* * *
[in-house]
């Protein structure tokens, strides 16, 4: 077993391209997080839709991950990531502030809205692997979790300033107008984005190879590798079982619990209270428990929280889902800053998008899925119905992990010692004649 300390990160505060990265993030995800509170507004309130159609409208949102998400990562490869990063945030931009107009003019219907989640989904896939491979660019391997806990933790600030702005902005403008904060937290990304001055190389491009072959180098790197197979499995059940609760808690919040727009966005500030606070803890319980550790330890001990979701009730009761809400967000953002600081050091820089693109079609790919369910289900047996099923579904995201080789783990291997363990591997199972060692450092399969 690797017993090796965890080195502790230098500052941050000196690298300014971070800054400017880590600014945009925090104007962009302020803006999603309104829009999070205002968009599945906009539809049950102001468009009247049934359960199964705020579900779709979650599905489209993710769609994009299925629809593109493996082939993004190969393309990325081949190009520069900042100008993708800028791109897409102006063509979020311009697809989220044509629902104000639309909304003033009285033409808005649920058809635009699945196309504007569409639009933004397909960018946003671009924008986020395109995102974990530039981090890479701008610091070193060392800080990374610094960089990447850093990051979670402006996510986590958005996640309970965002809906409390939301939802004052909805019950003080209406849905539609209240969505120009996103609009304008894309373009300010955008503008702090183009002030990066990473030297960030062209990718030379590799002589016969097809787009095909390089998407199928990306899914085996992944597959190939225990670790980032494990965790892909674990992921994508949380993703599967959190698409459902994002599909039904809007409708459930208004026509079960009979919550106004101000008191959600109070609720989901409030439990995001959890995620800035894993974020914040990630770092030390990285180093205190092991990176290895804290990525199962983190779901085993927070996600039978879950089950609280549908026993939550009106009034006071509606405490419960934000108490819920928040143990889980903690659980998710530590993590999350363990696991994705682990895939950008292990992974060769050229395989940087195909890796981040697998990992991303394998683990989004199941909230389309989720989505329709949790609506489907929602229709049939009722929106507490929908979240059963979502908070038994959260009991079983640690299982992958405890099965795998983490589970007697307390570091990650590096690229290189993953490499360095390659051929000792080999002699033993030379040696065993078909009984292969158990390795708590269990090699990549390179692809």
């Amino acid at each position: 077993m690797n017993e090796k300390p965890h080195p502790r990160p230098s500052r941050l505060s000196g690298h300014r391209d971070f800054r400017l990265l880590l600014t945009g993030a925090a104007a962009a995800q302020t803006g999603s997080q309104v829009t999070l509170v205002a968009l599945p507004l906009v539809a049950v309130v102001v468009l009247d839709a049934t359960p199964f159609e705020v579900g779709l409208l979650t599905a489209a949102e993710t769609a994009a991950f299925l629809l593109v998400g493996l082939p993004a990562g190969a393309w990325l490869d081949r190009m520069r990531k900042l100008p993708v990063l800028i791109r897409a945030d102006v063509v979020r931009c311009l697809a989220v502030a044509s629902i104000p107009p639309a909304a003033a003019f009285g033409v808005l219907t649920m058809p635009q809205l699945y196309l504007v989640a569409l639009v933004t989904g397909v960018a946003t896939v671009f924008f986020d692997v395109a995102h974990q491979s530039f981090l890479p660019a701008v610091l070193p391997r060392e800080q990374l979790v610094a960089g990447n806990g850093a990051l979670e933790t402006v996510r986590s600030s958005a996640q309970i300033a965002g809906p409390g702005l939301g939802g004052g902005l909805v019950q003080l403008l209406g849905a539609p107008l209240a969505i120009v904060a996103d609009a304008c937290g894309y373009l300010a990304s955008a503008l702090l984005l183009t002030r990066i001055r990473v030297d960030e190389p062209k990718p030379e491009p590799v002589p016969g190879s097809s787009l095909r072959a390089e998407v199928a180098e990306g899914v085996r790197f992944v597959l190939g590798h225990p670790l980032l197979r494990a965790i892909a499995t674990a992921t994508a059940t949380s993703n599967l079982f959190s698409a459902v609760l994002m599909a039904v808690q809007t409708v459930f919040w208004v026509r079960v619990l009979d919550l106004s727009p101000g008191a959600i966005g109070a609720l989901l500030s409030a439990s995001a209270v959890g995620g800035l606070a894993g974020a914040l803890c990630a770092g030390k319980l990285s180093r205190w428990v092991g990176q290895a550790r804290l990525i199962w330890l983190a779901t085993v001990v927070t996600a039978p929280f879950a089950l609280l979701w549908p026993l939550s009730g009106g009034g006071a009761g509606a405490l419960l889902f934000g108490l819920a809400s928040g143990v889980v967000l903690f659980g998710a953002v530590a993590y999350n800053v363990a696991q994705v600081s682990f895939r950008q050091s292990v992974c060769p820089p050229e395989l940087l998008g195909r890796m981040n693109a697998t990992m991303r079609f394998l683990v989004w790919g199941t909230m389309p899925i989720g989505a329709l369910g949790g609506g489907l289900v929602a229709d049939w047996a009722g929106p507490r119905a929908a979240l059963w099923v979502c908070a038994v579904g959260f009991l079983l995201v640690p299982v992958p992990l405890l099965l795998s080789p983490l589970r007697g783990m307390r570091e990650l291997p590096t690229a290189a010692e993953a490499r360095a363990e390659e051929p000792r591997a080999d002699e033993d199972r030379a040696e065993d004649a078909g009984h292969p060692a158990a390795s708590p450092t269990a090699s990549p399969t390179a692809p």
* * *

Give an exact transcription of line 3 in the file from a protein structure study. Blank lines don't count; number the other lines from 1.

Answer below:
């Amino acid at each position: 077993m690797n017993e090796k300390p965890h080195p502790r990160p230098s500052r941050l505060s000196g690298h300014r391209d971070f800054r400017l990265l880590l600014t945009g993030a925090a104007a962009a995800q302020t803006g999603s997080q309104v829009t999070l509170v205002a968009l599945p507004l906009v539809a049950v309130v102001v468009l009247d839709a049934t359960p199964f159609e705020v579900g779709l409208l979650t599905a489209a949102e993710t769609a994009a991950f299925l629809l593109v998400g493996l082939p993004a990562g190969a393309w990325l490869d081949r190009m520069r990531k900042l100008p993708v990063l800028i791109r897409a945030d102006v063509v979020r931009c311009l697809a989220v502030a044509s629902i104000p107009p639309a909304a003033a003019f009285g033409v808005l219907t649920m058809p635009q809205l699945y196309l504007v989640a569409l639009v933004t989904g397909v960018a946003t896939v671009f924008f986020d692997v395109a995102h974990q491979s530039f981090l890479p660019a701008v610091l070193p391997r060392e800080q990374l979790v610094a960089g990447n806990g850093a990051l979670e933790t402006v996510r986590s600030s958005a996640q309970i300033a965002g809906p409390g702005l939301g939802g004052g902005l909805v019950q003080l403008l209406g849905a539609p107008l209240a969505i120009v904060a996103d609009a304008c937290g894309y373009l300010a990304s955008a503008l702090l984005l183009t002030r990066i001055r990473v030297d960030e190389p062209k990718p030379e491009p590799v002589p016969g190879s097809s787009l095909r072959a390089e998407v199928a180098e990306g899914v085996r790197f992944v597959l190939g590798h225990p670790l980032l197979r494990a965790i892909a499995t674990a992921t994508a059940t949380s993703n599967l079982f959190s698409a459902v609760l994002m599909a039904v808690q809007t409708v459930f919040w208004v026509r079960v619990l009979d919550l106004s727009p101000g008191a959600i966005g109070a609720l989901l500030s409030a439990s995001a209270v959890g995620g800035l606070a894993g974020a914040l803890c990630a770092g030390k319980l990285s180093r205190w428990v092991g990176q290895a550790r804290l990525i199962w330890l983190a779901t085993v001990v927070t996600a039978p929280f879950a089950l609280l979701w549908p026993l939550s009730g009106g009034g006071a009761g509606a405490l419960l889902f934000g108490l819920a809400s928040g143990v889980v967000l903690f659980g998710a953002v530590a993590y999350n800053v363990a696991q994705v600081s682990f895939r950008q050091s292990v992974c060769p820089p050229e395989l940087l998008g195909r890796m981040n693109a697998t990992m991303r079609f394998l683990v989004w790919g199941t909230m389309p899925i989720g989505a329709l369910g949790g609506g489907l289900v929602a229709d049939w047996a009722g929106p507490r119905a929908a979240l059963w099923v979502c908070a038994v579904g959260f009991l079983l995201v640690p299982v992958p992990l405890l099965l795998s080789p983490l589970r007697g783990m307390r570091e990650l291997p590096t690229a290189a010692e993953a490499r360095a363990e390659e051929p000792r591997a080999d002699e033993d199972r030379a040696e065993d004649a078909g009984h292969p060692a158990a390795s708590p450092t269990a090699s990549p399969t390179a692809p």